I've grown spring anemones, summer anemones and fall anemones. They have been ivory, white, red, pink, and purple. The fact that their flowers are daisy-like are probably one reason I love them so much, with white daisies being my favorite flower of all time. (Well, that's what I'll tell you today. Next week, it's likely to be something else.)
I got a new one that I planted this fall - Anemone nemerosa 'Bracteata Pleniflora' - and it's a spring ephemeral. That means it will come up in the spring, flower, and then disappear with the heat of summer, never to be heard from again until the next spring.
|Wood Anemone (Anemone nemerosa 'Bracteata Pleniflora')|
Photo: Washington State University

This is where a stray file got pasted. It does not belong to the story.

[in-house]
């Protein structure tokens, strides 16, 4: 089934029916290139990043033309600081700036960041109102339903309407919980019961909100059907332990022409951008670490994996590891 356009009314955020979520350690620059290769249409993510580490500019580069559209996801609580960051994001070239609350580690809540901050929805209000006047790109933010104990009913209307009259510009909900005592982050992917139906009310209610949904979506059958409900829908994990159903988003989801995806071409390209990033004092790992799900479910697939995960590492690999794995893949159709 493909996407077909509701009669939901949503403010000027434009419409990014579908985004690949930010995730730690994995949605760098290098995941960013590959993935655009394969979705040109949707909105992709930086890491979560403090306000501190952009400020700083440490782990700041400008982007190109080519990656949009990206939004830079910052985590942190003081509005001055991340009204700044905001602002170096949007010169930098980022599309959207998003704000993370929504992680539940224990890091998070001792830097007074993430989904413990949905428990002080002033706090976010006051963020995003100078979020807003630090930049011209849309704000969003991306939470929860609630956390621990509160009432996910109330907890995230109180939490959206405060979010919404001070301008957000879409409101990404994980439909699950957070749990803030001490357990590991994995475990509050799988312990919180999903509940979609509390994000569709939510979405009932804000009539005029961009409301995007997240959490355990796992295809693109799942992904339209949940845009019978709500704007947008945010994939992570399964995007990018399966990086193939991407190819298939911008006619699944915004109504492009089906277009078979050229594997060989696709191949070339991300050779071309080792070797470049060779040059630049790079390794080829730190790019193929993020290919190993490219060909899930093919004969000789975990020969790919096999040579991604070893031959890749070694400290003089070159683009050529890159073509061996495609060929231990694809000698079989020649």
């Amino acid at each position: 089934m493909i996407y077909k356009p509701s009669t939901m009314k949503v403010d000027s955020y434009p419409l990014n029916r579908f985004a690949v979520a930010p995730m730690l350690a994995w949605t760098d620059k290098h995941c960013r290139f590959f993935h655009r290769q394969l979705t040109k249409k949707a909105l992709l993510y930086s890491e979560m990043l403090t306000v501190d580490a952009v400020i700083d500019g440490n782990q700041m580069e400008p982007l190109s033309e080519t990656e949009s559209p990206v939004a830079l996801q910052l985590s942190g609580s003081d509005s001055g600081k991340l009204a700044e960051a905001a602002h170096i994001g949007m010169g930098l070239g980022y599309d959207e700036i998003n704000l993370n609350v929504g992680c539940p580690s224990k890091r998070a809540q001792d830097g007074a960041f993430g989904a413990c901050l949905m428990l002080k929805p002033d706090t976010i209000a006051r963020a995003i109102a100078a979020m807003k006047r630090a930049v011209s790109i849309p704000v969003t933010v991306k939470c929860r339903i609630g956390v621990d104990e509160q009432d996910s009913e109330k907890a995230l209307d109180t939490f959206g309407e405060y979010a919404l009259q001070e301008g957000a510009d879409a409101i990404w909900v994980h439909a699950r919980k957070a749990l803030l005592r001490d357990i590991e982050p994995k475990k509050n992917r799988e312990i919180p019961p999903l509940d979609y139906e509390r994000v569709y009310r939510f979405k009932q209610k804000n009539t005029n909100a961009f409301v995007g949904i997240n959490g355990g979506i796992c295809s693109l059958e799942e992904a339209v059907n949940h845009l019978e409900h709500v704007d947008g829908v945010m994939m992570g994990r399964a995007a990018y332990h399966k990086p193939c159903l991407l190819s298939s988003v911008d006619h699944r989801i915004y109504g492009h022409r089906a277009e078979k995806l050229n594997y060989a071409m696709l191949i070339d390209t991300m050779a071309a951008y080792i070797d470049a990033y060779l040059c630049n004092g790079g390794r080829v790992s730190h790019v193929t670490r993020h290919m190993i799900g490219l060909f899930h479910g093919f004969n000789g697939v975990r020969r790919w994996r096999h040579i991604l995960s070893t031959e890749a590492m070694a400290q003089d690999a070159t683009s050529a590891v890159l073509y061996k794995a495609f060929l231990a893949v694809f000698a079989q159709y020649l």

When my "bulbs" arrived from Easy to Grow Bulbs, my first thought was, "These are bulbs???" They're actually rhizomes. To be honest, they reminded me of some of my red wigglers that sometimes escape from my worm bin in my office and can't find their way back home. Three days later.
|See what I did there? ;-)|
The included planting instructions said I should soak them in lukewarm water for about 3 hours or so, prior to planting. But as I often do, when soaking is recommended, I used Annie Haven's Moo Poo Tea. That's what everyone calls it, but its official product name is Haven's Natural Brew. Soaking bulbs is just one of the things it's good for. I also use it as a nutrient-rich drench for my houseplants about once a month, and in my garden as a soil conditioner.
After soaking, I planted the anemone rhizomes in a location that's part shade and I'm hoping for some of those beautiful semi-double blooms come spring.